We love a good detective story too! We’ve been busy with this one since 1991! It’s a great idea but there are a few other matters which have to be taken into account. One is that James did have a brother John, but he died in 1791. Secondly, the John Parker who was a corn merchant in Lowestoft was born in Rockland St Mary not Lowestoft. And, best of all, there’s the small matter of John Parker the corn merchant having a granddaughter living with him in 1851 who happened to be 19 years old, was born in Lowestoft and went by the name of Mary Ann Balls! The only evidence we have that Mary Ann Balls survived is that Alfred indicated in his narrative that she did, so we’re not likely to argue with that. We can’t prove that the 19 year old Mary Ann is Alfred’s sister, but the balance of evidence so far seems to indicate that Susannah Parker may well have been the daughter John Parker from Rockland. We’re happy to keep this discussion here if other readers are interested as it’s very complex and sometimes a new view on a subject if helpful. Lynne and Alison

  25. john f. says:

    Is there anything from your research that would be problematic for John Parker being Susannah’s father? That seems to be the solution, doesn’t it, especially if a 19 year old Mary Ann Balls is living with John Parker in 1851?

    What arguments was my grandfather making back in the early 1990s?

  26. Gerry Parham says:

    Well this is certainly hotting up – 11 postings all at once and interesting – I may take some time to digest these latest comments ! For the moment regarding the William Balls & Susannah Parker topic
    may I refer you to what I have seen on the FamilySearch LDS site where the parents of both & 4 children are listed – Sarah, Mary Ann, Susanna Parker & Alfred Parker – it also gives the death of Mary Ann as 1902 in Hastings

  27. L&A says:

    The problematic part is that we can’t find a baptism, so far.
    We’ve just looked out our letters from your Grandfather. Initially, we made contact because of a mutual published interest in Simon Parker but once we’d shared some information it was evident that we were both claiming the same Susannah Parker as our own when, as Gene stated, it was evident there were two. As we were able to provide census evidence showing our Susannah’s life after her marriage to Richard Conyerds Tripp, he concluded that we were probably right. We have to admit, we felt so bad about taking people off his family tree (particularly as he said that he was unwell) that we set about trying to solve the mystery of the other Susannah Parker, but with no success. Gene said that he had continued the tree on the basis of what an aunt (Alice?) had done, but obviously she was working without the luxury of census returns which give places of birth. His conclusion seemed to be that with no marriage, no date of birth,no place of birth, and at that time, no burial for your Susannah Parker there was nothing to indicate that she actually was born in Lowestoft. We have found the baptism of John Parker of Rockland because we read those registers in the hope of finding Susannah, but no luck there. We’ve never given up on this search, but have never found conclusive evidence. It was brought back to out attention when we recently looked at published trees on the internet and realised how many people have James Parker as part of Alfred Balls’ tree. Having made this contact, we’ll see if there’s anything else we can find, although we’ve probably run out of resources here at home.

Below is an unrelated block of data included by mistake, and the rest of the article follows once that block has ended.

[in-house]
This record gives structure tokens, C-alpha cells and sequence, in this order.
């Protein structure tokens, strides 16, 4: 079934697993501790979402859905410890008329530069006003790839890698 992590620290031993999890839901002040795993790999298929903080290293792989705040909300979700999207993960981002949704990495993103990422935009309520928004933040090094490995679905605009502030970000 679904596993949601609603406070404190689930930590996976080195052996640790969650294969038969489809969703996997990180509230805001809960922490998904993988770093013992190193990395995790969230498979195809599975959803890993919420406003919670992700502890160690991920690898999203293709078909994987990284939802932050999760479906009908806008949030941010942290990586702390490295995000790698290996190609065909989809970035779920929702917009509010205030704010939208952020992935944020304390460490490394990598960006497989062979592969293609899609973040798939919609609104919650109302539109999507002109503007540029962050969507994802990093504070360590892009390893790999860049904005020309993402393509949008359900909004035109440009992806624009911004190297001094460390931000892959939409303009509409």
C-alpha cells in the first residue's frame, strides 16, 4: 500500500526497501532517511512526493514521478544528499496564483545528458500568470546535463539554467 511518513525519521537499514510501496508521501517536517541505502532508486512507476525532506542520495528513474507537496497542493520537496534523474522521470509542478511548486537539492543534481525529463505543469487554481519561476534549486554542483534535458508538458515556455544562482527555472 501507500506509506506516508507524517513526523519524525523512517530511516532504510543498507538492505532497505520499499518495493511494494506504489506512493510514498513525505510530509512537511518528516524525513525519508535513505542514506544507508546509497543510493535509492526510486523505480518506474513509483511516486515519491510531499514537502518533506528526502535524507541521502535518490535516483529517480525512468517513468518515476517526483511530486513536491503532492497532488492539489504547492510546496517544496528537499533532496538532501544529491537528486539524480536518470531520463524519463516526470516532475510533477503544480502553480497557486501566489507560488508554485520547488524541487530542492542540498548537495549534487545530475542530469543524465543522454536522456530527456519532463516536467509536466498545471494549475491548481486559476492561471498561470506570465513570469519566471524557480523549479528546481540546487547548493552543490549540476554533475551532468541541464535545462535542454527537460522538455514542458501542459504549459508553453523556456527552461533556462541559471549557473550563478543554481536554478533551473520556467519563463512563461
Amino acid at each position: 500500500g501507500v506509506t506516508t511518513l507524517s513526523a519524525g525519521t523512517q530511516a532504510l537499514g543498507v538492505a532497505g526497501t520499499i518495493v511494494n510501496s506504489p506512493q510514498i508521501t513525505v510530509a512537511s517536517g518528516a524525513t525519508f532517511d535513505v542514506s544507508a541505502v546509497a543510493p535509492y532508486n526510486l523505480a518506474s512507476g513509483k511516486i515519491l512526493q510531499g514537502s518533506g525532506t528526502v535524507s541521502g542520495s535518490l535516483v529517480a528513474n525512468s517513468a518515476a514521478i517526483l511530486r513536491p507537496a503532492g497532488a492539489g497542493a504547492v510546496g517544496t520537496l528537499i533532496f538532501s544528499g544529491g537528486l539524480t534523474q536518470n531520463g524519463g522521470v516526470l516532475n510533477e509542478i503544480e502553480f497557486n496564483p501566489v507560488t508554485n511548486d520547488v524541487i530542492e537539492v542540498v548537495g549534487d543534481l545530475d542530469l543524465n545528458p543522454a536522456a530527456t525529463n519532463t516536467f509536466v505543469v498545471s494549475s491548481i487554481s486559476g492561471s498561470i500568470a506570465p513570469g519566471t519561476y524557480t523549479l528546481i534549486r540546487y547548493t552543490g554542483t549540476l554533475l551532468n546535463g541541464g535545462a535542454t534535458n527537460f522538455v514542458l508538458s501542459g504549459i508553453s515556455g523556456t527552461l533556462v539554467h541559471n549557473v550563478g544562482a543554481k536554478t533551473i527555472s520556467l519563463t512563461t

• Martie says:

      What baptism are you having trouble finding–for whom? I have a record of Mary Ann Balls, daughter of Wm. & Susannah-Oct 27,(1831) from the Parish church record of Lowestoft (Suffolk). Also of Sarah, daughter of Wm. & Susanna (m.n. Parker) I sure would like a baptism record of Susanna Parker.

  28. john f. says:

    L&A, thank you for the further detail. Unfortunately, my grandfather died at the end of June. It would be fascinating to see the correspondence you had with him.

    Gerry, any light you can shed would be much appreciated.

  29. L&A says:

    Sorry to hear about your Grandfather. I have today photocopied the letters we have – they were done on an old dot matrix printer so they’re a little faded and won’t scan too well. If you’re happy to email a postal address, then we will send you the originals. He does tell us a little about his family and was obviously proud of everyone, so it would be good to add them to your family files. His observations of the two Susannah Parkers will be of interest to you.

    • Jordan F. says:

      For some reason I am only just now catching up with this discussion. Fascinating on so many levels!

      I had to chuckle a but about Grandpa’s letters “done on an old dot matrix printer.” I have seen many letters that were probably printed from that very same printer. Grandpa was very good about writing a family letter every single week, and he printed them on that printer.

      Interesting, too, that we have in the next generation (our children) a few Elizabeths, an Eliza and a Mary Ann.

  30. john f. says:

    Thank you — I have tried to email you. Please let me know if you have received the email.

  31. Gerry Parham says:

    I would also like to see the letters as my Cousin & I are deeply involved with the Susannah Parker ‘mystery’
    Gerry

  32. john f. says:

    I think that L&A is going to post an informative and persuasive summary as a comment here.